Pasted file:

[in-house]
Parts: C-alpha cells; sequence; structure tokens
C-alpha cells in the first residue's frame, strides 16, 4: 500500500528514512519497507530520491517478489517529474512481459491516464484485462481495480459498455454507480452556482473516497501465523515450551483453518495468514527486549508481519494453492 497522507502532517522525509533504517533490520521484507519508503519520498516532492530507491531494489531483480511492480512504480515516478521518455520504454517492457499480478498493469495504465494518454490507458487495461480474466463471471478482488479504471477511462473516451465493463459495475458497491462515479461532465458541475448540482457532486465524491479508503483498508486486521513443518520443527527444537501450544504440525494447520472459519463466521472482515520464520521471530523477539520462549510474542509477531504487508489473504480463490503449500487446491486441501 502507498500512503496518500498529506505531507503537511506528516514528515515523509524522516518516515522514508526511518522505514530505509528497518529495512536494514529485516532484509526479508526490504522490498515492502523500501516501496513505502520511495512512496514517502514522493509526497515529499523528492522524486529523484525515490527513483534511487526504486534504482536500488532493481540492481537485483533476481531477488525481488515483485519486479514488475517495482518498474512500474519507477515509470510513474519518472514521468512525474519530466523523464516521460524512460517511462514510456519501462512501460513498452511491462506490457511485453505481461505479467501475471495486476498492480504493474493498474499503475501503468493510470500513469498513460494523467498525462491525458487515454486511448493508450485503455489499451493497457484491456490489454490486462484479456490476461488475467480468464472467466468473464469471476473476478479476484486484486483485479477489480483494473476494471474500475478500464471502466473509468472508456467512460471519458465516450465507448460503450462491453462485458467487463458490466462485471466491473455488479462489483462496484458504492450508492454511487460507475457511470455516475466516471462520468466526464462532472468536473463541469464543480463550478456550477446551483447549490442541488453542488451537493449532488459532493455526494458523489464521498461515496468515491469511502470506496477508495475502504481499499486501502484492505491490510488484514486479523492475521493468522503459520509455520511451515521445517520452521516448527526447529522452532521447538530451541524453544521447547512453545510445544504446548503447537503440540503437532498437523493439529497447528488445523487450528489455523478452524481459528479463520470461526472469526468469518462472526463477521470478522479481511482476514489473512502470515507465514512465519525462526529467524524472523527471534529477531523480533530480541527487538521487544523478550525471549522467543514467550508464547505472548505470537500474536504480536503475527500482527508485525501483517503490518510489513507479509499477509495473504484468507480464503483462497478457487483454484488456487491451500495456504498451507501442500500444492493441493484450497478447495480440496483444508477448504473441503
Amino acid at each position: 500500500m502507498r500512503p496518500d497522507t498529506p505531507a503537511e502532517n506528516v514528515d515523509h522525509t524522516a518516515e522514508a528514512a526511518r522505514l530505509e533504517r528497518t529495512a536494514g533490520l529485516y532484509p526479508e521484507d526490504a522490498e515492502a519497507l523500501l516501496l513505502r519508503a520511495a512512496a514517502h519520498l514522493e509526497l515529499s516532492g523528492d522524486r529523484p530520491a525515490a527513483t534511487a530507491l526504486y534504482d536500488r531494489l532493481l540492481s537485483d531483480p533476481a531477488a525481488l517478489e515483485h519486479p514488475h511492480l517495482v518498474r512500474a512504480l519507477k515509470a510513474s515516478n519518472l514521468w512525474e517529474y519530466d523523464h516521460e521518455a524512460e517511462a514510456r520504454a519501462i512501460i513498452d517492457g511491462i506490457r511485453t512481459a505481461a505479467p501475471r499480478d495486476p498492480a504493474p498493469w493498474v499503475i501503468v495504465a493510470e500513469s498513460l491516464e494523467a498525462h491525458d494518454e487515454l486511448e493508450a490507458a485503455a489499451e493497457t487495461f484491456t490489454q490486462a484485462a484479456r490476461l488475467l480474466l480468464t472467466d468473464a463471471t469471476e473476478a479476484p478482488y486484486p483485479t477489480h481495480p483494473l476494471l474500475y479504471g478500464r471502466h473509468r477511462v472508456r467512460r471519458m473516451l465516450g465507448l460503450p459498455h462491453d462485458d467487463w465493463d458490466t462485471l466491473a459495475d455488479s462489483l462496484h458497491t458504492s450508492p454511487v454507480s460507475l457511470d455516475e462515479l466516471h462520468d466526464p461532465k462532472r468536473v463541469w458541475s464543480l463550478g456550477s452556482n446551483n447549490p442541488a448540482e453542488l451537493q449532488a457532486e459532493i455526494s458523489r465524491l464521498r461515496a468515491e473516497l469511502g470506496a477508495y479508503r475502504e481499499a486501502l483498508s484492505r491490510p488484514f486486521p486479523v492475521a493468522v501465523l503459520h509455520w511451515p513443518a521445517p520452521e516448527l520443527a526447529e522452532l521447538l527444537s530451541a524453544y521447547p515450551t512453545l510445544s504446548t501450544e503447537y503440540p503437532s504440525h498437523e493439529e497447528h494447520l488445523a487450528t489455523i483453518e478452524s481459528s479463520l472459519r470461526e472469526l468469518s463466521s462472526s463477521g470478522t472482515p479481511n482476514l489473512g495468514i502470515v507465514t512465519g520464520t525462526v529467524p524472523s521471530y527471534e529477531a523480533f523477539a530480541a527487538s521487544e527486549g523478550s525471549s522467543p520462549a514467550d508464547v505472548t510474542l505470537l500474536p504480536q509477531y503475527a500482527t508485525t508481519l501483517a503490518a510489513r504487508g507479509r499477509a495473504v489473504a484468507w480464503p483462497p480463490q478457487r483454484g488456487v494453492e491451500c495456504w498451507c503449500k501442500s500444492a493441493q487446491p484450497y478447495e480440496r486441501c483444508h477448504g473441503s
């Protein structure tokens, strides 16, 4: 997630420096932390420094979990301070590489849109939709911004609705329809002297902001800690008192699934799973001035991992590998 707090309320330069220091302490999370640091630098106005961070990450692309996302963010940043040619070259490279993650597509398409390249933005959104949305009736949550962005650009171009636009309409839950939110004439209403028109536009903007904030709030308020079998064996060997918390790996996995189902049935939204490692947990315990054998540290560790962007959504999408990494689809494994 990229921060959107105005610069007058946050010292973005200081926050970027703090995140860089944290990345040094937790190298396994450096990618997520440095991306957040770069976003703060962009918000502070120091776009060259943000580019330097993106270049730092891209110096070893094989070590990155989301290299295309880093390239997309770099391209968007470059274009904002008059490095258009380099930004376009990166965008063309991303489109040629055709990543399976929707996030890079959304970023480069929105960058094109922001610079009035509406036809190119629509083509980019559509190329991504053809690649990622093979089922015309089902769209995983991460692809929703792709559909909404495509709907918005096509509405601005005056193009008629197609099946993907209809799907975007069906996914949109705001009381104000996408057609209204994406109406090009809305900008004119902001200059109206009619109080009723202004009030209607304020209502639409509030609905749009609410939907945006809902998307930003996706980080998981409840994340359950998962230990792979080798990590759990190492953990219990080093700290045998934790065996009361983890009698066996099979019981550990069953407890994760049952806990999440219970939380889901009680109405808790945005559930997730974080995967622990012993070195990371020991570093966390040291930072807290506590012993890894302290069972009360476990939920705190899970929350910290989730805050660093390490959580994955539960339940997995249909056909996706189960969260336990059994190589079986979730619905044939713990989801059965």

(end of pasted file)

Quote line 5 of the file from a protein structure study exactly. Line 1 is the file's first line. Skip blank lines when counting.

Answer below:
């Protein structure tokens, strides 16, 4: 997630420096932390420094979990301070590489849109939709911004609705329809002297902001800690008192699934799973001035991992590998 707090309320330069220091302490999370640091630098106005961070990450692309996302963010940043040619070259490279993650597509398409390249933005959104949305009736949550962005650009171009636009309409839950939110004439209403028109536009903007904030709030308020079998064996060997918390790996996995189902049935939204490692947990315990054998540290560790962007959504999408990494689809494994 990229921060959107105005610069007058946050010292973005200081926050970027703090995140860089944290990345040094937790190298396994450096990618997520440095991306957040770069976003703060962009918000502070120091776009060259943000580019330097993106270049730092891209110096070893094989070590990155989301290299295309880093390239997309770099391209968007470059274009904002008059490095258009380099930004376009990166965008063309991303489109040629055709990543399976929707996030890079959304970023480069929105960058094109922001610079009035509406036809190119629509083509980019559509190329991504053809690649990622093979089922015309089902769209995983991460692809929703792709559909909404495509709907918005096509509405601005005056193009008629197609099946993907209809799907975007069906996914949109705001009381104000996408057609209204994406109406090009809305900008004119902001200059109206009619109080009723202004009030209607304020209502639409509030609905749009609410939907945006809902998307930003996706980080998981409840994340359950998962230990792979080798990590759990190492953990219990080093700290045998934790065996009361983890009698066996099979019981550990069953407890994760049952806990999440219970939380889901009680109405808790945005559930997730974080995967622990012993070195990371020991570093966390040291930072807290506590012993890894302290069972009360476990939920705190899970929350910290989730805050660093390490959580994955539960339940997995249909056909996706189960969260336990059994190589079986979730619905044939713990989801059965």